No, it's not a dream. Hollywood really has released a feature film -- no mere documentary, an in-joke you'll appreciate after seeing this piece of work -- that hoses down with merciless ridicule such richly deserving targets as... Hollywood itself, the ACLU, leftist universities and their perpetually juvenile faculties, radical Islam, the anti-war movement, Obama's negotiation fetish, the demonizing of Christians, gun control, gay rights, Katrina guilt, Cuban health care, wimpy Democrats claiming to revere the macho JFK, slavery, handicapped kids (okay, maybe not all the targets are deserving, but this is a David Zucker movie after all), Michael Moore in love with himself, Rosie O'Donnell confronting Bill O'Reilly, and Leslie Nielsen as a dirty old man.
It's all jammed into, and spilling out around the edges of (like our favorite radical documentarian overflowing a theater seat), "An American Carol," now in theaters.
Watching the slovenly, America-hating Moore, or "Michael Malone" as the Kevin Farley character is called, get figuratively and literally slapped around for 110 minutes in this campy tribute to Dickens' "Christmas Carol" will do your heart good, especially amidst the headlines about Obama's soaring polls and Oliver Stone's propaganda slam against McCain's predecessor, "W."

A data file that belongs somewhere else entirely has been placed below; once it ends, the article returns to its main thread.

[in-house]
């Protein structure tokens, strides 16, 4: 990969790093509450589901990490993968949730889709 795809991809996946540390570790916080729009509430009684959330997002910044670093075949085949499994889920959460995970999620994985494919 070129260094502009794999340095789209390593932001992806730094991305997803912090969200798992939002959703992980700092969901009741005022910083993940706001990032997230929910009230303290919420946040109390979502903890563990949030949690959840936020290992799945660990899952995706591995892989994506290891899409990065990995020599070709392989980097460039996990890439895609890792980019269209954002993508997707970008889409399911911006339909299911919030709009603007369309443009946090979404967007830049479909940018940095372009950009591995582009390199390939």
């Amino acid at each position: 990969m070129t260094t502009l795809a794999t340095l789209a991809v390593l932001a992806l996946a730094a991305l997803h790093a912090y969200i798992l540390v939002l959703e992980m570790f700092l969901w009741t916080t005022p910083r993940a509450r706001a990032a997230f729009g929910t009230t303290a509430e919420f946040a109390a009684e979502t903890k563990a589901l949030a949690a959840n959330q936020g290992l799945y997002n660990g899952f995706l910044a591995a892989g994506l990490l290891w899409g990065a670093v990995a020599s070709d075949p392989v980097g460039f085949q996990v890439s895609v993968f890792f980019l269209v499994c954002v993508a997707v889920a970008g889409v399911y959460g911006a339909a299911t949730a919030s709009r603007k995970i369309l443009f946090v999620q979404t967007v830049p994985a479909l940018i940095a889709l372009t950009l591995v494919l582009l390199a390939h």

There was no doubt Zucker has delivered slapstick as I lost count of the stinging red handprints on Farley's pudgy, stubbled cheek.
Granted, "American Carol" is not in the league with "Airplane!" as a truly zany and outrageous comedy trip from Nielsen and Zucker. This is no cinema jetliner -- it's more of a rubber-band-powered balsa wood job with more chuckles than belly laughs.
But to have Tinseltown heap mockery on liberalism, for once, is so amazing as to qualify with Dr. Johnson's comment about a dog walking on its hind legs: Never mind if it's really done well, you just marvel that it's done at all.
If you're on the right, see the movie and salve your soul. Ten bucks (including maybe a small popcorn, maybe not) were never better spent.
If you're on the left and man enough, take my dare and endure two hours in the George Patton (Kelsey Grammer) and George Washington (Jon Voight) reeducation camp for woolly-headed utopians.
If you're in the center, give "Carol" a try just for the fun of it. I promise you'll never waste time or money on another Michael Moore celluloid abomination.